This problem can also be illustrated as well by comparing the resolution (=2Tpp/8Tpp) of the 2T marks for BD-RW and BD-R at a density of 23 GB. According to the BD-RW specification, the 2T resolution should be larger than 10%, and this is met in practice. However, so far even in the best BD-R media the resolution at 23 GB is at most 5%. This poor resolution significantly deteriorates the jitter. The current invention provides a solution to write small but broad marks, i.e. having a high tangential density, such that a high modulation is preserved.

FIG. 2 shows a cross section of a recordable optical record carrier, such as BD-R, according to the present invention. That record carrier 1 comprises a substrate layer 2, in particular made of a polycarbonate material, an information layer 3, in particular made of a dye or phase-change material, a metal layer 4, in particular made of silver, and a cover layer 5, in particular made of a plastic material.

The substrate layer 2 has a groove structure having several spirally evolving main grooves of which two neighboring main grooves 21, 22 are shown which are separated by a groove separating barrier 23 and adjacent barriers 20, 24 separating the two main grooves 21, 22 from neighboring main grooves (not shown). These main grooves 21, 22 are required for tracking during read-out or recording. The intermediate groove separating barrier 23 and the barriers 20, 24 serve as physical barrier.

Each of said main grooves 21, 22 is further divided into two neighboring sub-grooves 211, 212 or 221, 222, respectively, which are separated from each other by barriers 213 or 223, respectively. The distance d between those barriers 213, 223 determines the track pitch. This data track pitch is for example 1.6 μm for CD-R, 750 nm for DVD+R and 320 nm for BD-R. The sub-grooves 211, 212 and 221, 222 widen in the direction to the information layer and show a flank angle α of about 75°.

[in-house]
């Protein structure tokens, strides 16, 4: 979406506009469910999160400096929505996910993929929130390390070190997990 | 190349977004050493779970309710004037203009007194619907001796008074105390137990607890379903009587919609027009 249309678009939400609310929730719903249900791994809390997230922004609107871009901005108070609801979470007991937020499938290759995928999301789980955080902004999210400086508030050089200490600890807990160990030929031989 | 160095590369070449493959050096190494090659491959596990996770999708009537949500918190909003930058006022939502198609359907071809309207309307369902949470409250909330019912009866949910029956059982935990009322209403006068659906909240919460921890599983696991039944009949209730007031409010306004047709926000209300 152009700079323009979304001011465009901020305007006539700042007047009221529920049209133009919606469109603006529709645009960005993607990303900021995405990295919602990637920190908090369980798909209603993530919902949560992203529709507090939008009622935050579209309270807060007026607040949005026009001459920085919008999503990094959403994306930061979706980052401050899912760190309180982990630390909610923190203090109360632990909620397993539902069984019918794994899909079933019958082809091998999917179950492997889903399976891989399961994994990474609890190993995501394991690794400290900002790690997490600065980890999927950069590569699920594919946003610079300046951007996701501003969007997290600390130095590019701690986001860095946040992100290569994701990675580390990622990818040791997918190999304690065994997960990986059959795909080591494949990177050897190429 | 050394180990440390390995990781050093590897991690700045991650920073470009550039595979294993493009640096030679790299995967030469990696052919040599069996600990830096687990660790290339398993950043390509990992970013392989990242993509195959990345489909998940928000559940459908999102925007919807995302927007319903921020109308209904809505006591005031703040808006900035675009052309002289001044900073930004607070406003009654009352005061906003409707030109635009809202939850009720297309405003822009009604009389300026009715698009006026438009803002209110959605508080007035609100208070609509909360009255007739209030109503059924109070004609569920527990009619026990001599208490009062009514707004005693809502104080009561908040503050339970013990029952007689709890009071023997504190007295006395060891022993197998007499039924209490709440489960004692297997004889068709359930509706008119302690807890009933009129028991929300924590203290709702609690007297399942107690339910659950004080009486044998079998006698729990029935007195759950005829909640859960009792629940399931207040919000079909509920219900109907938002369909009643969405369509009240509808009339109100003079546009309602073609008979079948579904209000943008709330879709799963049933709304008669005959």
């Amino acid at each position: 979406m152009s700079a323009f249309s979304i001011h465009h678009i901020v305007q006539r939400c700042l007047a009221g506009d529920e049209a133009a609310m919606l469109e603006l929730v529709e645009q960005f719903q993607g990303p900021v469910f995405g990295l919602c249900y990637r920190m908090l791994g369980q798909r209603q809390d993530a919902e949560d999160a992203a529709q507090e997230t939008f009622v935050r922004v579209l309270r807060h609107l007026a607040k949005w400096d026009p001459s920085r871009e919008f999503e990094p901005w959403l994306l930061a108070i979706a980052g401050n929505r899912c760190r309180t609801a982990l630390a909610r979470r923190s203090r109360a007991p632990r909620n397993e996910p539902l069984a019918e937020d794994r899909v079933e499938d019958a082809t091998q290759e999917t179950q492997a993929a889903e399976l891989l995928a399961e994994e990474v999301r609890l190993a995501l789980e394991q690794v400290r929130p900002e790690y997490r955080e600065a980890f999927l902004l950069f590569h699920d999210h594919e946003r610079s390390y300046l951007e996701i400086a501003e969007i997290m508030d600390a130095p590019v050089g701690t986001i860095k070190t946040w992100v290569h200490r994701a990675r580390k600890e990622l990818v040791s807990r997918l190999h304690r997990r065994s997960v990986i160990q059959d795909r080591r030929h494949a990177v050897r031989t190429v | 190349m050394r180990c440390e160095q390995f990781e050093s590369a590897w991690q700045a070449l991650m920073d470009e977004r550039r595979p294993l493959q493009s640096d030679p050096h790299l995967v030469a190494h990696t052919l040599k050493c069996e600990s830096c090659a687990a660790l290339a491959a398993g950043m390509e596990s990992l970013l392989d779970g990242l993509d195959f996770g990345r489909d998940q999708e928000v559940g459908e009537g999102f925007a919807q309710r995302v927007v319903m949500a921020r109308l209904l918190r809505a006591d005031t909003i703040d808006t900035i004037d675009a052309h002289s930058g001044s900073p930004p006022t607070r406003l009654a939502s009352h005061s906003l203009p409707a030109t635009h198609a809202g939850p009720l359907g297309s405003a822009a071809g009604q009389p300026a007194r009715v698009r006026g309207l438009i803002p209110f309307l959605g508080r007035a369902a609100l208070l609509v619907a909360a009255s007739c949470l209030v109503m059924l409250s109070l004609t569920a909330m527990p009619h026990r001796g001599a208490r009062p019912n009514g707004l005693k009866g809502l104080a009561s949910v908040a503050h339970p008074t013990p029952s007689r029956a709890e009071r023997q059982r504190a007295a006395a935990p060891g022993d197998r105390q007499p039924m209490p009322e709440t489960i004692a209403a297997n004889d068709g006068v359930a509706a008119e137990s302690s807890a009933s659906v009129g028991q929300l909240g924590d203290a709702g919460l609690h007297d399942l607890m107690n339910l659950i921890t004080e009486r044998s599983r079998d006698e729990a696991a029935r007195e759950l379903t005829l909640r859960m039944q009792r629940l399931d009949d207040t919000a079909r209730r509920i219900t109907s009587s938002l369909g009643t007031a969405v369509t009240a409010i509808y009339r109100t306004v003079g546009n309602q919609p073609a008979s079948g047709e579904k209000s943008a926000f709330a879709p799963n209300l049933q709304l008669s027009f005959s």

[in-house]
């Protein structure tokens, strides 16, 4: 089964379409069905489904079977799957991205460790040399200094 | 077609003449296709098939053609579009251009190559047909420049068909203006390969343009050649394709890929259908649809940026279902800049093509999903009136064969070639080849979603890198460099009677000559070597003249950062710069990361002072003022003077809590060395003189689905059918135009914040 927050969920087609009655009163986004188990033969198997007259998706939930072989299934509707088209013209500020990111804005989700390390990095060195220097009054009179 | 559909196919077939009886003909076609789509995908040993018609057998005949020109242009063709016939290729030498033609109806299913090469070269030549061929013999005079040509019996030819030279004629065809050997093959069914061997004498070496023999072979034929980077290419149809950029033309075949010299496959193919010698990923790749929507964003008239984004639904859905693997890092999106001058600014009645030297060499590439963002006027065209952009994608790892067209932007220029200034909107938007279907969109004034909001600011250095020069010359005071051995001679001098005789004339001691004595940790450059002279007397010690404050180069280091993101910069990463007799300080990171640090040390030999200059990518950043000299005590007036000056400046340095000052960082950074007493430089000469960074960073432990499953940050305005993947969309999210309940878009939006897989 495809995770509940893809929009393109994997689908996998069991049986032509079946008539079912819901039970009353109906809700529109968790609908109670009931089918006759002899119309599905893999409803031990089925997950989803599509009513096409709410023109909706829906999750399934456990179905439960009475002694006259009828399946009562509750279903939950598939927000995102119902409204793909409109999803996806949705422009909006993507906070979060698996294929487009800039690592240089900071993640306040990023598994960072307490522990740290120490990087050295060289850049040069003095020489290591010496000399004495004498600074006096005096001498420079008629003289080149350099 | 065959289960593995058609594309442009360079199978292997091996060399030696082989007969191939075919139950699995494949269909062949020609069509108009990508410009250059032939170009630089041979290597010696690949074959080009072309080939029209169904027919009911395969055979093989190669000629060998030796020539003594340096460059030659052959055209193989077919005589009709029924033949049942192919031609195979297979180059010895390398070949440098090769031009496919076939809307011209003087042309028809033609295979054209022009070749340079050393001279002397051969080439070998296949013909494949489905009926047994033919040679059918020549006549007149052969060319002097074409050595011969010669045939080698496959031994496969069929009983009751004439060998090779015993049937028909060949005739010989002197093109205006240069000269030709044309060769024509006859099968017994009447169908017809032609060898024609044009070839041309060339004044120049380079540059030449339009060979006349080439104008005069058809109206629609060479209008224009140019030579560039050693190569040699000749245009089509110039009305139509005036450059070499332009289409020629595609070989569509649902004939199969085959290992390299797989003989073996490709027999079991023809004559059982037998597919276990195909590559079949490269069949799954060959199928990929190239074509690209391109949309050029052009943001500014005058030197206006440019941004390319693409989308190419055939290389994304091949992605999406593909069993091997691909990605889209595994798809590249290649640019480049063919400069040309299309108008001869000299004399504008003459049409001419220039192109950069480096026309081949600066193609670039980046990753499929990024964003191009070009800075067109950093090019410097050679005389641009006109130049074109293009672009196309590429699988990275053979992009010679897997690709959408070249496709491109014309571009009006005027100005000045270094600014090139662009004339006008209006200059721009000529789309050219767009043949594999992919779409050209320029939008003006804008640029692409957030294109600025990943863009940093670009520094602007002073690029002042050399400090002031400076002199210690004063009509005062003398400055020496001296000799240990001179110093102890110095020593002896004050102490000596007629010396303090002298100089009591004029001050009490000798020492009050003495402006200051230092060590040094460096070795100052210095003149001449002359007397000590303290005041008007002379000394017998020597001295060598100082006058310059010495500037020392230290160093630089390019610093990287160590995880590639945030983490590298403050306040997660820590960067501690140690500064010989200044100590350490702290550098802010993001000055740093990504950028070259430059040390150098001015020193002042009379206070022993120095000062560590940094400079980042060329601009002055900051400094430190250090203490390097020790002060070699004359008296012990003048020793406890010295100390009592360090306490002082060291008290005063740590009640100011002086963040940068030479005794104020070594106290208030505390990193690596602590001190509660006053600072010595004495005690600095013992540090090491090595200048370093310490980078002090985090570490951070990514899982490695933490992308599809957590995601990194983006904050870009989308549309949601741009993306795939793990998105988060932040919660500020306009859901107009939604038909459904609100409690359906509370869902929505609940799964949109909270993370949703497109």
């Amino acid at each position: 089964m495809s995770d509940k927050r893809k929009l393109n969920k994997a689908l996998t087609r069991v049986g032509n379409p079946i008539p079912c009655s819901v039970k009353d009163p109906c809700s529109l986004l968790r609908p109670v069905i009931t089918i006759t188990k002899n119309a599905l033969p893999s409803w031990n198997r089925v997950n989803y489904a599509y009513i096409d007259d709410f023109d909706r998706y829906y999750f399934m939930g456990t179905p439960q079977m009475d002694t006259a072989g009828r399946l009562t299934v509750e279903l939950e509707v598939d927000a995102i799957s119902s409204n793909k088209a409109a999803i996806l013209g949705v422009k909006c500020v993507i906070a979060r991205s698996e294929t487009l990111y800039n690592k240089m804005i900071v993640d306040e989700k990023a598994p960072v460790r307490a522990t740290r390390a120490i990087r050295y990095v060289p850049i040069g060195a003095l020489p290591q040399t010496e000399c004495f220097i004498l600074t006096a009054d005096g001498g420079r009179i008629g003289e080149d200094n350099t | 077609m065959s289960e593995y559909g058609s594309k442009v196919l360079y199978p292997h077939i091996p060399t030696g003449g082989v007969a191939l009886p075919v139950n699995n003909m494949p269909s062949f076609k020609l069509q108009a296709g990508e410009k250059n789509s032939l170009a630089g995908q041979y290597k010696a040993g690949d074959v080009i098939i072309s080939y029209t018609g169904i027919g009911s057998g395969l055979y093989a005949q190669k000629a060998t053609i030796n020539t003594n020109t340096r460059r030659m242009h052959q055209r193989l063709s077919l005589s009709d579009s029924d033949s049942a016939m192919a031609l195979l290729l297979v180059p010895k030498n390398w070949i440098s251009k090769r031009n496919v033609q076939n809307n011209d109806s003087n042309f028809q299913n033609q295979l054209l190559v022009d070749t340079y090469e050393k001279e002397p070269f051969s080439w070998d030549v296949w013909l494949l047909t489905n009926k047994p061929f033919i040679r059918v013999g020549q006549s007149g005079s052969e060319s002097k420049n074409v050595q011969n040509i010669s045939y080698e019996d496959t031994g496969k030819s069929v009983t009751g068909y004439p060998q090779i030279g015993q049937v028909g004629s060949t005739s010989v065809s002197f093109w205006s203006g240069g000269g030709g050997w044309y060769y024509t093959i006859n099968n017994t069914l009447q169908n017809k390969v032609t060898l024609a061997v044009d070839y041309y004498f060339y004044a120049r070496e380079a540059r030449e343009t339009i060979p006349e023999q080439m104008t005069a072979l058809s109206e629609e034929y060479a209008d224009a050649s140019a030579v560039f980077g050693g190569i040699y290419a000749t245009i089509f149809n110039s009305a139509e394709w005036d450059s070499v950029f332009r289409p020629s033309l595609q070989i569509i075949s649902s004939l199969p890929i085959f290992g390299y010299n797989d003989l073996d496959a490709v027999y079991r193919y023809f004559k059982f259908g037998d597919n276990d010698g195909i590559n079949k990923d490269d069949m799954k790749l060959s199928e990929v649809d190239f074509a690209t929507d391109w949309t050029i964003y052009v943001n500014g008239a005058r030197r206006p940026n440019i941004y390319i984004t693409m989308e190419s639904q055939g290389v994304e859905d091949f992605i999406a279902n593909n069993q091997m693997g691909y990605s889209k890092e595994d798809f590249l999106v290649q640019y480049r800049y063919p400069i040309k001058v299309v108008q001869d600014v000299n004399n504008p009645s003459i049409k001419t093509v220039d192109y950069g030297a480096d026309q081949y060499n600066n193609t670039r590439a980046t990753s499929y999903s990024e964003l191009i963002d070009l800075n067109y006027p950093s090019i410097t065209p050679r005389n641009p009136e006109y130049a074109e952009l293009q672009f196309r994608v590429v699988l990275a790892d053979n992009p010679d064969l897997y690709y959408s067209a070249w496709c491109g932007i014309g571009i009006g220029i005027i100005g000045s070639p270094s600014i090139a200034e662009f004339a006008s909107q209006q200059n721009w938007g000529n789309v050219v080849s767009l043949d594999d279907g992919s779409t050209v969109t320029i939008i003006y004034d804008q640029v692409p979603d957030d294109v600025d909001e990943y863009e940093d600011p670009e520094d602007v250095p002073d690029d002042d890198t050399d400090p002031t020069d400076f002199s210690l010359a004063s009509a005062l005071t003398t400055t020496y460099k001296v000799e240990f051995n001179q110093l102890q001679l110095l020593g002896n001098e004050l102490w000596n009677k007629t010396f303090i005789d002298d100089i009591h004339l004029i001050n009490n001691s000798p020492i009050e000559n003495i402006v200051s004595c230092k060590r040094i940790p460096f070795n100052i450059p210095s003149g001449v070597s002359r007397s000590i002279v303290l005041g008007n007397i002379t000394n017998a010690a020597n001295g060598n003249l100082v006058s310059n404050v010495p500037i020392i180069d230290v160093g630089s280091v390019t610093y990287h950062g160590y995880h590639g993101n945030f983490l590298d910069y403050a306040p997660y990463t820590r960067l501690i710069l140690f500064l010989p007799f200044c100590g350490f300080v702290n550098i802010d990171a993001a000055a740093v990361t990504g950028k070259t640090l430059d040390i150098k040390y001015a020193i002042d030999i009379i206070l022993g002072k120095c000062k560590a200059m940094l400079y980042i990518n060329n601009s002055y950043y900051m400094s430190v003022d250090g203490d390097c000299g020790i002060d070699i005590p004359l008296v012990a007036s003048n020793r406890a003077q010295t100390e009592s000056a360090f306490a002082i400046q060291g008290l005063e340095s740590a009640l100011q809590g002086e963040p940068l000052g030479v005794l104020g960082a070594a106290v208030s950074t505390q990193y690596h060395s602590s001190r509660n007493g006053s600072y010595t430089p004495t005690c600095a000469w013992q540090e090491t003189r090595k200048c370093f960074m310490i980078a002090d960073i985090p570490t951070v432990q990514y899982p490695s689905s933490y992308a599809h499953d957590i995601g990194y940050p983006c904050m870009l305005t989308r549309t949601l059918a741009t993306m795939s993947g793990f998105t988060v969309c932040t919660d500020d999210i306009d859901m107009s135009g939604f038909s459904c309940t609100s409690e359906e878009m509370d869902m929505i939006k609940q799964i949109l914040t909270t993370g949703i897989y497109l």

The main grooves 21, 22, and thus also the sub-grooves 211, 212 and 221, 222 are filled with recording material of the information layer 3. Due to the physical barrier 23 absorption of light of the recording laser beam will mainly take place at the two sub-grooves of the main groove 21, 22 in which marks shall be formed. The physical barrier 23 thus avoids absorption of laser light L, having an optical spot size in the order of magnitude of the track pitch (for BD-R), and thus heating an decomposition of the recording material. The localization of the absorption is forced by the shape of the sub-grooves and the limited amount of recording material above the intermediate barrier 213, 223. Effectively, a bimodal temperature distribution will remain across the track on which information shall be recorded that will cause the formation of two more or less separated marks/pits. These two marks form together the written marks. Due to the shape of the sub-grooves the written mark has now essentially an oval or ellipsoidal shape which means that the modulation is increased while the tangential density is not sacrificed.

Typical mark/pit shapes that result from double-grooved discs according to the present invention are compared with conventional mark shapes in FIG. 3. FIG. 3a shows the mark shape achieved on a known single-groove write-once disc, while FIG. 3b shows the mark shape achieved on a double-grooved disc according to the present invention, both for a short (I2) and a long (I7) runlength. As can be seen in FIG. 3b two sub-marks are obtained due to the two sub-grooves which together form the written mark having an oval shape in the radial direction r. Thus, the mark is shorter in the tangential direction t compared to the radial direction r to increase the tangential data density and to preserve a high modulation.